– U.S. proxy-advisory firms
– Carlyle and Metro
– Lab-grown meat
– Chinese green loans
– Wine mergers
– China’s Netflix
Up and down. The U.S. Securities and Exchange Commission’s first stated goal is to protect investors. Restrictions during Donald Trump’s presidency on so-called proxy advisers, firms that help shareholders decide how to vote on corporate matters, seemed like a move away from that in favor of company bosses. President Joe Biden’s SEC on Wednesday pushed to reverse those changes.
Chair Gary Gensler’s agency is proposing to scrap rules approved last year that increased legal liability for advisory firms like Institutional Shareholder Services and Glass Lewis and required them to share recommendations early on with corporate executives. The SEC also adopted final rules requiring companies to use universal ballots for director nominees. That puts all candidates for board seats on one form instead of the outdated use of separate proxy cards for names proposed by the company and by investors with alternative ideas.
The denizens of boardrooms may regain the SEC’s ear after the next presidential election. For now, though, the agency is back on mission in support of investors, from retirees to cage-rattling activists like Elliott Management. (By Gina Chon)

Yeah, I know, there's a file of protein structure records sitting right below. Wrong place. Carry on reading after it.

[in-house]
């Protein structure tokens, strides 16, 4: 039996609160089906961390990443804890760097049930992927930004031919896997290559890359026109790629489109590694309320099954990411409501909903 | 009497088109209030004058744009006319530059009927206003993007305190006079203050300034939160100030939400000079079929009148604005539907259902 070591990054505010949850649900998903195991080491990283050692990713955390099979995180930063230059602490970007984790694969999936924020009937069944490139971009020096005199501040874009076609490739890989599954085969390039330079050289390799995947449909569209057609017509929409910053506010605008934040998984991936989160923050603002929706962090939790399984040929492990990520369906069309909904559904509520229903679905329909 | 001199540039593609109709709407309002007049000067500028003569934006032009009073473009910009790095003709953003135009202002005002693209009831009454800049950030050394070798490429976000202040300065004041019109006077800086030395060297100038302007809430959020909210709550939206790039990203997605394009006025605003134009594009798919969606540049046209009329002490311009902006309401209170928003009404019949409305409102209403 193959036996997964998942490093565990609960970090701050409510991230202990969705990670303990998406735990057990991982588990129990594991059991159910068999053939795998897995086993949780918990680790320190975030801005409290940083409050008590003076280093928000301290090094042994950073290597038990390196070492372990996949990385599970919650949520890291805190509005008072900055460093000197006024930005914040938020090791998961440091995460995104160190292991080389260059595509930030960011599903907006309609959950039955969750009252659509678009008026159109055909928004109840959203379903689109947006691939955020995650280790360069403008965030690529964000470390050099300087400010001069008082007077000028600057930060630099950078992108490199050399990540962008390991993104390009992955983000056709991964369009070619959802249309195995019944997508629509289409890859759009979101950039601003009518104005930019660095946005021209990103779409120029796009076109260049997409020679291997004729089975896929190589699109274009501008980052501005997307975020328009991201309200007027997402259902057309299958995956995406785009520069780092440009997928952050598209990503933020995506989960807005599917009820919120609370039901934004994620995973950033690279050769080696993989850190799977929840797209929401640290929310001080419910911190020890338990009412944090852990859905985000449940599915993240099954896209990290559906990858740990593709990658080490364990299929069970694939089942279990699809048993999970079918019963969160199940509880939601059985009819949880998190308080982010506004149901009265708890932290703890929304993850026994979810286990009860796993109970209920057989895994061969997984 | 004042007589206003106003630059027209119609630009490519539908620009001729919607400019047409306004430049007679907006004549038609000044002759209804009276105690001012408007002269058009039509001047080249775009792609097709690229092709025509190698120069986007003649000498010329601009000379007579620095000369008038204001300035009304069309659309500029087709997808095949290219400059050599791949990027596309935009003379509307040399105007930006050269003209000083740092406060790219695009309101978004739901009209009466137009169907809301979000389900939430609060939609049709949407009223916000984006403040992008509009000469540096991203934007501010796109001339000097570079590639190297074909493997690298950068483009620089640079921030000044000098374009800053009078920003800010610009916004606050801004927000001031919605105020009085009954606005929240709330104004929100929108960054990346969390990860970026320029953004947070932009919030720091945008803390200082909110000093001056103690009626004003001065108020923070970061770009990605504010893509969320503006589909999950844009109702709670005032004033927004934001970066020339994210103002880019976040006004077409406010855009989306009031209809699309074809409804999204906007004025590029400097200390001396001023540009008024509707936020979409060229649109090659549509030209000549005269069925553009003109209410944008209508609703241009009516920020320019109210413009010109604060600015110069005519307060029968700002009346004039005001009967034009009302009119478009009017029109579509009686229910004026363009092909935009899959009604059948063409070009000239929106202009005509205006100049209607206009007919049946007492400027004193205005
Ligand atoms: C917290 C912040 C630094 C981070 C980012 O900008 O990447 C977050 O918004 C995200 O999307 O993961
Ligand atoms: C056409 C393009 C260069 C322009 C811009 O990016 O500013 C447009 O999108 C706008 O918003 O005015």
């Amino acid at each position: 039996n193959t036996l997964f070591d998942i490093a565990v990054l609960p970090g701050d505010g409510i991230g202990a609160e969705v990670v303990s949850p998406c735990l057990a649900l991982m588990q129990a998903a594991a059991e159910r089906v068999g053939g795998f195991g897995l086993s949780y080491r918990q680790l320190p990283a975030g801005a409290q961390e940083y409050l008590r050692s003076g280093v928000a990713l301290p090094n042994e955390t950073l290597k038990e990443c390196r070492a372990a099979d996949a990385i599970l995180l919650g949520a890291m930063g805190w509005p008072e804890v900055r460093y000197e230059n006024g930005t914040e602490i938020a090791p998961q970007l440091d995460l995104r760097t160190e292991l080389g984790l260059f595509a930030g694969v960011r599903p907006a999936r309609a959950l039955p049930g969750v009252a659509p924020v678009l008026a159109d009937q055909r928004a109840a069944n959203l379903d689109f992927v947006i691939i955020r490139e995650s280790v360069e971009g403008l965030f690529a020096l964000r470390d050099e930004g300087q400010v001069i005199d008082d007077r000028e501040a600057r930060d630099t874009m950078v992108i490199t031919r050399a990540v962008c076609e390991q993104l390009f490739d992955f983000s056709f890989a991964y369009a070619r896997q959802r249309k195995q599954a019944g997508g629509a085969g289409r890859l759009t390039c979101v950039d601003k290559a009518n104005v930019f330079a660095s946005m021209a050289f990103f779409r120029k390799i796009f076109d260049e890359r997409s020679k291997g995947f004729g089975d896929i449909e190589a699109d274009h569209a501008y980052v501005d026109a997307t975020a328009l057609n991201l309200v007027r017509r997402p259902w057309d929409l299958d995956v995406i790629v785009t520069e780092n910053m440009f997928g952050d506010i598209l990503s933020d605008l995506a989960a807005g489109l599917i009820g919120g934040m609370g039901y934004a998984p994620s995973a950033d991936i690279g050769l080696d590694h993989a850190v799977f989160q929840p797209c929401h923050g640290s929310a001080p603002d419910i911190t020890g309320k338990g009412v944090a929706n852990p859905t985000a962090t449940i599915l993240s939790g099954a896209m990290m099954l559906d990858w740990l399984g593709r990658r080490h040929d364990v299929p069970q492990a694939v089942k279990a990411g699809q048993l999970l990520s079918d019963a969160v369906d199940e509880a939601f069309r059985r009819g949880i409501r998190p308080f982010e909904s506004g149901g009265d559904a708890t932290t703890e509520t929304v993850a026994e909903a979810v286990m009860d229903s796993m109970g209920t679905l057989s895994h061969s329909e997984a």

On the bank burner. Private equity’s lengthy tour of the UK banking sector has yielded nothing. Buyout group Carlyle on Thursday ended talks with 190 million pound Metro Bank, sending the troubled lender’s shares down 19%. Supermarket J Sainsbury in October decided not to sell its financial-services unit, which was being eyed up by Centerbridge Partners, according to Sky News. Discussions between The Co-operative Bank and Cerberus last year went nowhere.
There’s logic to the idea of taking a UK bank private. Small lenders could grow into a higher valuation with the help of a buyout group’s capital infusion. But hitting a private-equity style return requires pushing into riskier loan categories and mammoth cost cuts. Finally, low sector valuations arguably make deals harder. Metro trades at roughly 0.2 times forward tangible book value, using Refinitiv data. With a typical 30% offer premium, shareholders would cash out at 0.3 times. Yet CEOs may think they can get to similar mark with their own turnaround plans. That means bank boards and suitors being far apart on offer-price expectations. (By Liam Proud)
Recipe testing. JBS is beefing up its veggie hedge. The $16 billion Brazilian meat giant on Wednesday agreed to buy Spain’s BioTech Foods in a $100 million deal that includes a $41 million investment in a new Spanish “cultivated protein” plant. It’s also building a lab-meat research facility in Brazil.
BioTech is a baby compared to 31-year-old Vivera, a meat-substitute maker that JBS bought in April for 341 million euros. The factory investment suggests it was after the Spanish firm’s technology and plans to take care of the rest itself. The deal mirrors the shift by consumer goods giants to snapping up early-stage companies to get ahead of big trends, such as selling direct to consumers. As Unilever learnt from its 2016 purchase of razor merchant Dollar Shave Club for $1 billion, it takes a while for hot startups to show up in the top line. (By Dasha Afanasieva)